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Thread: Power testing

  1. #1
    Oh The Huge Manatee Lithuania's Avatar
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    Power testing

    Do you guys power test indoors on a trainer or do you have sufficient roads to do this outdoors? I definitely see pros and cons doing it either way.

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    NorCal Climbing Freak
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    Indoors. Though I would prefer to do it outdoors, city conditions generally aren't amenable to focused and sustained riding.

    I just make sure to stay hydrated and to have adequate ventilation. That, I think, lessons the negative effects of indoor testing. Plus, with a winter of indoor base under my belt, the psychological strain isn't too bad.

    Given better roads, or even a long outdoor climb, I bet I could put out better power numbers though. It is pretty difficult to do an indoor 1 hour TT, from experience. There is nothing to take your mind off the mental strain.

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    Oh The Huge Manatee Lithuania's Avatar
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    well i wouldnt be doing a 1 hour TT. I would just do the threshold test from the allen & coggan book.

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    Dirt-riding heretic DrPete's Avatar
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    Just make sure it's somewhere with a minimum of descending and you should be fine... Hains Point seems like a good option as long as you can get there at a low-traffic time.

    I do my testing outdoors on a course with no stops (there's one T-intersection but there's also a huge shoulder so I can make a right turn without stopping) out here in PG County. It works pretty well.
    "Unless he was racing there was no way he could match my speed."

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    Oh The Huge Manatee Lithuania's Avatar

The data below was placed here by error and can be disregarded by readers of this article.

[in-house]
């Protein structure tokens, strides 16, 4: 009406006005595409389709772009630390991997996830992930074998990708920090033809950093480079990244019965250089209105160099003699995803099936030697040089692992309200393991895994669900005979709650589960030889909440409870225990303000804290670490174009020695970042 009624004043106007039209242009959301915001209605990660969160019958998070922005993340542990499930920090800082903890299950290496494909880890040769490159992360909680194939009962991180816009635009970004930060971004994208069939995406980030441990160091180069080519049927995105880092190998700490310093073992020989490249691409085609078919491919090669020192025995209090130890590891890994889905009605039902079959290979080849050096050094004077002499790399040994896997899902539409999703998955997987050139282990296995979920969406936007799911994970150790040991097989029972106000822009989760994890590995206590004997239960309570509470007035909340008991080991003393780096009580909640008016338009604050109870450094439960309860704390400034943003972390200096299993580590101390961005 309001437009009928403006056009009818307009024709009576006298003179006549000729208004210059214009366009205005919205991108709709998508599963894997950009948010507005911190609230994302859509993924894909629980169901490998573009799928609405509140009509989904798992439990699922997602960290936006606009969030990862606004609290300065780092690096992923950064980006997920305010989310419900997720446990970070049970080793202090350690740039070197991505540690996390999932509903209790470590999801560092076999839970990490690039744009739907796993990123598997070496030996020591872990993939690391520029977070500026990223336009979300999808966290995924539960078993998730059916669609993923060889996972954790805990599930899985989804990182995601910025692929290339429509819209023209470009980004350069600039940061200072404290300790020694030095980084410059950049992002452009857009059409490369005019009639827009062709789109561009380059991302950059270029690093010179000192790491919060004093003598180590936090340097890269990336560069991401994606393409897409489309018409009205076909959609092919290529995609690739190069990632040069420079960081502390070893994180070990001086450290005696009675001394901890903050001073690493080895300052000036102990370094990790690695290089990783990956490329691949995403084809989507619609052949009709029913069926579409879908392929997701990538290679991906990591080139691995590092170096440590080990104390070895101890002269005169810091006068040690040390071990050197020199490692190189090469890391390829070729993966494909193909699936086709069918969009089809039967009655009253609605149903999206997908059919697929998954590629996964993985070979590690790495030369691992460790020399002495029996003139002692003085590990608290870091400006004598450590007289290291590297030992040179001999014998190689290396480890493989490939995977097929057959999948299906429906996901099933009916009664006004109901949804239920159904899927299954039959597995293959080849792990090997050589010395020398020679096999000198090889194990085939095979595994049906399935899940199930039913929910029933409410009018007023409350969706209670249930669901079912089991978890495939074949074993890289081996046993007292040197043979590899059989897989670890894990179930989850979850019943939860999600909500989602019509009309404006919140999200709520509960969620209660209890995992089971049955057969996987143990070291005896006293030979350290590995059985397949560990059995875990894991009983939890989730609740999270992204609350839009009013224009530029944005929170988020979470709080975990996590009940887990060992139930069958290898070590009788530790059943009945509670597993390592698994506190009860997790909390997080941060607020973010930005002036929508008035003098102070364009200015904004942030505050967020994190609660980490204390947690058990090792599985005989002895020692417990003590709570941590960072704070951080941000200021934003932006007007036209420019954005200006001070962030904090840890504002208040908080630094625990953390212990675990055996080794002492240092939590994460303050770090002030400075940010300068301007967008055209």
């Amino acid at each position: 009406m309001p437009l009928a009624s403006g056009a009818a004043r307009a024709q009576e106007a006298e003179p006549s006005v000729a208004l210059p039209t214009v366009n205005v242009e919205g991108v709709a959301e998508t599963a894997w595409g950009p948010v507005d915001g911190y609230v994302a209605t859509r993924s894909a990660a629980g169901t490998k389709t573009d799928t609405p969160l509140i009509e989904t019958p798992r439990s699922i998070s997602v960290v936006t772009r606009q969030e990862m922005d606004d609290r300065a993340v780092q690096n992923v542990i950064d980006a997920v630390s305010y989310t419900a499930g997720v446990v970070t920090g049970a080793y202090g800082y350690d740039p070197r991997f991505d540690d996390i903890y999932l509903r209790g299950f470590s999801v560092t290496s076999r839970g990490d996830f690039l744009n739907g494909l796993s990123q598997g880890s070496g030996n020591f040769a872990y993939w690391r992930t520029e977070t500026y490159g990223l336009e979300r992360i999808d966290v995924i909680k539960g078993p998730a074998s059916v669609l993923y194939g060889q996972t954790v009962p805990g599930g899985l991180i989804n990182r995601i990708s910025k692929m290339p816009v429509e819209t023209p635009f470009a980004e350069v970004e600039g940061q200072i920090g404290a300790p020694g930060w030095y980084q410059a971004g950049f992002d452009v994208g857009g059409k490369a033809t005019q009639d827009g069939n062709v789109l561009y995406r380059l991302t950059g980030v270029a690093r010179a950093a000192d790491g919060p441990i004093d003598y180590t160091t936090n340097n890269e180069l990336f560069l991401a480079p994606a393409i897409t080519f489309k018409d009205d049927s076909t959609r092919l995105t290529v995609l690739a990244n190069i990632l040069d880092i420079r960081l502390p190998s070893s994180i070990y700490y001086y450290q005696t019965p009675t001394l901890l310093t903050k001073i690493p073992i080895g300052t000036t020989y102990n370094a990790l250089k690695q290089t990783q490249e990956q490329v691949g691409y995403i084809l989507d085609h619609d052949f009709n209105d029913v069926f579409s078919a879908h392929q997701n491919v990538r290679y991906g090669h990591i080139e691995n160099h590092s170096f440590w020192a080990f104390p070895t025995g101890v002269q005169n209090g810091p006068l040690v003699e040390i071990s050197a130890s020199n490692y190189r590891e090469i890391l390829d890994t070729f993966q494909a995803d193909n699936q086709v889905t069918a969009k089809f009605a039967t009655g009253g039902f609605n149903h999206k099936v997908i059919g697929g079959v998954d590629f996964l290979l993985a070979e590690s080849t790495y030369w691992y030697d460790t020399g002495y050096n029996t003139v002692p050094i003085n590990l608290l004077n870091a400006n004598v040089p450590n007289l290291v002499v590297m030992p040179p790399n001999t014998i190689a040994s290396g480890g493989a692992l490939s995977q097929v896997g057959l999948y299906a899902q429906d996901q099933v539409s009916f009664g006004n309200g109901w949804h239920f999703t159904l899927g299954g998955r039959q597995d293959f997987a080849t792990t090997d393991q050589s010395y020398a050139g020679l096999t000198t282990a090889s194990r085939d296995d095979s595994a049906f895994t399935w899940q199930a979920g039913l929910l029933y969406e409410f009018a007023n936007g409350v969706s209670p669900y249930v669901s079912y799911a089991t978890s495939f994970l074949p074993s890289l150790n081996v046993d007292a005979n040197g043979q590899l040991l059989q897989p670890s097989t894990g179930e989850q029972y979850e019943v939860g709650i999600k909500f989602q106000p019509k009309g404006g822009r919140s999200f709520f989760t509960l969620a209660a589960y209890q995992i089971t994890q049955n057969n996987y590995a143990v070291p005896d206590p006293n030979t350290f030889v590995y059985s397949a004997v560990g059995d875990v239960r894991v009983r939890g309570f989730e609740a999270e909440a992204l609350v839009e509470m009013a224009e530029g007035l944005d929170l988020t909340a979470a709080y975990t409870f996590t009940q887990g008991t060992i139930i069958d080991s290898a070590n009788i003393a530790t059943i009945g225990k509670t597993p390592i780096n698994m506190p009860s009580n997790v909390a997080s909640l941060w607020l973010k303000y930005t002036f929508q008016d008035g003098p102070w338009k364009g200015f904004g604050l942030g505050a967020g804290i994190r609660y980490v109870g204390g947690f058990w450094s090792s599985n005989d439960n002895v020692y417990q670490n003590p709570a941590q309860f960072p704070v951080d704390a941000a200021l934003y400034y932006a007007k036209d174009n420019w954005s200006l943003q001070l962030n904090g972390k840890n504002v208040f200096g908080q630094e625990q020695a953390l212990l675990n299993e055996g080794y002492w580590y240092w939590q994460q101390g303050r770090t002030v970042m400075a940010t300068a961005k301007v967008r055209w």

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    I could do this on weekdays when there would be little traffic so hains point is a possibility. I did hrlt testing there last year I just hate dealing with all the wind.

    Im also thinking I could try using the capital crescent trail since its uphill. Im just not sure its long enough.

    Im debating calling out sick from work to test tomorrow.

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    Dirt-riding heretic DrPete's Avatar
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    Quote Originally Posted by riskus
    Im also thinking I could try using the capital crescent trail since its uphill. Im just not sure its long enough.
    Start at the Georgetown end, then do your 5-minute effort. Turn around for your recovery, then shoot back up the trail for your 20-minute effort. If you make it to the stop signs in Bethesda in 20 minutes you will have been hauling some serious a$$.

    Personally I'd be afraid of pedestrians trying to do anything max-effort on the CCT, but if it's clear during the day it'd be a good choice. Keep your eyes peeled, though.
    "Unless he was racing there was no way he could match my speed."

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    Oh The Huge Manatee Lithuania's Avatar
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    ^^^^^^^
    thats EXACTLY what I was thinking

    ive done some hard riding on that trail plenty of times during mid morning on weekdays without too many peds on the trail.

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    Banned. El Diablo Rojo's Avatar
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    Quote Originally Posted by riskus
    Do you guys power test indoors on a trainer or do you have sufficient roads to do this outdoors? I definitely see pros and cons doing it either way.
    Outdoors, I don't make the same amount of power indoors nor can I get my HR as high indoors. FWIW it doesn't matter as long as you do the tests the same way every time so your parameters are repeatable.

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    Struggling at the Back Ghostman's Avatar